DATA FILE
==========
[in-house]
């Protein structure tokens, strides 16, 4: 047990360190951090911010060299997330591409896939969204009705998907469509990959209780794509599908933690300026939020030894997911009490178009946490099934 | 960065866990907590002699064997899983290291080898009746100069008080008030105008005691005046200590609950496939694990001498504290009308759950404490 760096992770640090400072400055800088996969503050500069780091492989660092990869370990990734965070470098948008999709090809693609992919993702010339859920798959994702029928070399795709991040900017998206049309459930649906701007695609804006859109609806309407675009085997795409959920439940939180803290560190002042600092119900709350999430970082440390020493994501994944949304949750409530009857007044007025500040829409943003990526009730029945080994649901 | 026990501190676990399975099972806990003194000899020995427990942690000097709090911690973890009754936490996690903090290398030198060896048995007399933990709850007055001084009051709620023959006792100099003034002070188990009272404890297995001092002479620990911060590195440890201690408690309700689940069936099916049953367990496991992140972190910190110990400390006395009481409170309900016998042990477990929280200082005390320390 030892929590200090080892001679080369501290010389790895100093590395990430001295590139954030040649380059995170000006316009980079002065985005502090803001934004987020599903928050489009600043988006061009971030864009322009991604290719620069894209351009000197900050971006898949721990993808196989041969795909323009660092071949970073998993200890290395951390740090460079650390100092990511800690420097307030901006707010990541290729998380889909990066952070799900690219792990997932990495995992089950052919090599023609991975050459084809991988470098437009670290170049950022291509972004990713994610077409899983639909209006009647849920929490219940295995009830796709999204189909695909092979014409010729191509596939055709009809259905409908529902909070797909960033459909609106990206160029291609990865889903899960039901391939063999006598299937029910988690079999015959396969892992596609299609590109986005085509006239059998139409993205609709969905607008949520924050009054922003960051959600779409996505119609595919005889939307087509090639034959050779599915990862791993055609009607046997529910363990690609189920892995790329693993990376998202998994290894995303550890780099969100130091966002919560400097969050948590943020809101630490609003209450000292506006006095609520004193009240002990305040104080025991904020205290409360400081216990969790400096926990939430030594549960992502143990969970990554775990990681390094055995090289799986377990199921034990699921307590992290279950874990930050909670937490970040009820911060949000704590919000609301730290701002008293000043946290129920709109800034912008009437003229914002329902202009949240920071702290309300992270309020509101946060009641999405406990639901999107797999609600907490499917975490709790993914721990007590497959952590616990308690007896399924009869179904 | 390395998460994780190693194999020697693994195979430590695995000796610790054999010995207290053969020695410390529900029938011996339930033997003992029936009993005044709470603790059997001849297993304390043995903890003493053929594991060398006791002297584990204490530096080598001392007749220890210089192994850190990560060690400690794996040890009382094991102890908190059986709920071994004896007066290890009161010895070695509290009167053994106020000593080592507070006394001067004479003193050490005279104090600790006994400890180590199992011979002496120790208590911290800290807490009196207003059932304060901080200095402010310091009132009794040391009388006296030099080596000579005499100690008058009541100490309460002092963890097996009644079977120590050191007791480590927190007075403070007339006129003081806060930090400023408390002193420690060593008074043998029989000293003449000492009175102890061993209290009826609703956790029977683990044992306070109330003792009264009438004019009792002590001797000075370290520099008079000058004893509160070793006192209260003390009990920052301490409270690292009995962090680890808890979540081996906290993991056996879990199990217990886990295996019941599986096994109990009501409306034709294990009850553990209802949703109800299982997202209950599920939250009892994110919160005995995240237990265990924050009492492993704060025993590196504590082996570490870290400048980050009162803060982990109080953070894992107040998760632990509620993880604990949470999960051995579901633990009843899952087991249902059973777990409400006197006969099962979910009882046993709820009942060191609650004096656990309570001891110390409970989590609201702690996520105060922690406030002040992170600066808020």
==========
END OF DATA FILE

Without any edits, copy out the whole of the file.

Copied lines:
[in-house]
């Protein structure tokens, strides 16, 4: 047990360190951090911010060299997330591409896939969204009705998907469509990959209780794509599908933690300026939020030894997911009490178009946490099934 | 960065866990907590002699064997899983290291080898009746100069008080008030105008005691005046200590609950496939694990001498504290009308759950404490 760096992770640090400072400055800088996969503050500069780091492989660092990869370990990734965070470098948008999709090809693609992919993702010339859920798959994702029928070399795709991040900017998206049309459930649906701007695609804006859109609806309407675009085997795409959920439940939180803290560190002042600092119900709350999430970082440390020493994501994944949304949750409530009857007044007025500040829409943003990526009730029945080994649901 | 026990501190676990399975099972806990003194000899020995427990942690000097709090911690973890009754936490996690903090290398030198060896048995007399933990709850007055001084009051709620023959006792100099003034002070188990009272404890297995001092002479620990911060590195440890201690408690309700689940069936099916049953367990496991992140972190910190110990400390006395009481409170309900016998042990477990929280200082005390320390 030892929590200090080892001679080369501290010389790895100093590395990430001295590139954030040649380059995170000006316009980079002065985005502090803001934004987020599903928050489009600043988006061009971030864009322009991604290719620069894209351009000197900050971006898949721990993808196989041969795909323009660092071949970073998993200890290395951390740090460079650390100092990511800690420097307030901006707010990541290729998380889909990066952070799900690219792990997932990495995992089950052919090599023609991975050459084809991988470098437009670290170049950022291509972004990713994610077409899983639909209006009647849920929490219940295995009830796709999204189909695909092979014409010729191509596939055709009809259905409908529902909070797909960033459909609106990206160029291609990865889903899960039901391939063999006598299937029910988690079999015959396969892992596609299609590109986005085509006239059998139409993205609709969905607008949520924050009054922003960051959600779409996505119609595919005889939307087509090639034959050779599915990862791993055609009607046997529910363990690609189920892995790329693993990376998202998994290894995303550890780099969100130091966002919560400097969050948590943020809101630490609003209450000292506006006095609520004193009240002990305040104080025991904020205290409360400081216990969790400096926990939430030594549960992502143990969970990554775990990681390094055995090289799986377990199921034990699921307590992290279950874990930050909670937490970040009820911060949000704590919000609301730290701002008293000043946290129920709109800034912008009437003229914002329902202009949240920071702290309300992270309020509101946060009641999405406990639901999107797999609600907490499917975490709790993914721990007590497959952590616990308690007896399924009869179904 | 390395998460994780190693194999020697693994195979430590695995000796610790054999010995207290053969020695410390529900029938011996339930033997003992029936009993005044709470603790059997001849297993304390043995903890003493053929594991060398006791002297584990204490530096080598001392007749220890210089192994850190990560060690400690794996040890009382094991102890908190059986709920071994004896007066290890009161010895070695509290009167053994106020000593080592507070006394001067004479003193050490005279104090600790006994400890180590199992011979002496120790208590911290800290807490009196207003059932304060901080200095402010310091009132009794040391009388006296030099080596000579005499100690008058009541100490309460002092963890097996009644079977120590050191007791480590927190007075403070007339006129003081806060930090400023408390002193420690060593008074043998029989000293003449000492009175102890061993209290009826609703956790029977683990044992306070109330003792009264009438004019009792002590001797000075370290520099008079000058004893509160070793006192209260003390009990920052301490409270690292009995962090680890808890979540081996906290993991056996879990199990217990886990295996019941599986096994109990009501409306034709294990009850553990209802949703109800299982997202209950599920939250009892994110919160005995995240237990265990924050009492492993704060025993590196504590082996570490870290400048980050009162803060982990109080953070894992107040998760632990509620993880604990949470999960051995579901633990009843899952087991249902059973777990409400006197006969099962979910009882046993709820009942060191609650004096656990309570001891110390409970989590609201702690996520105060922690406030002040992170600066808020």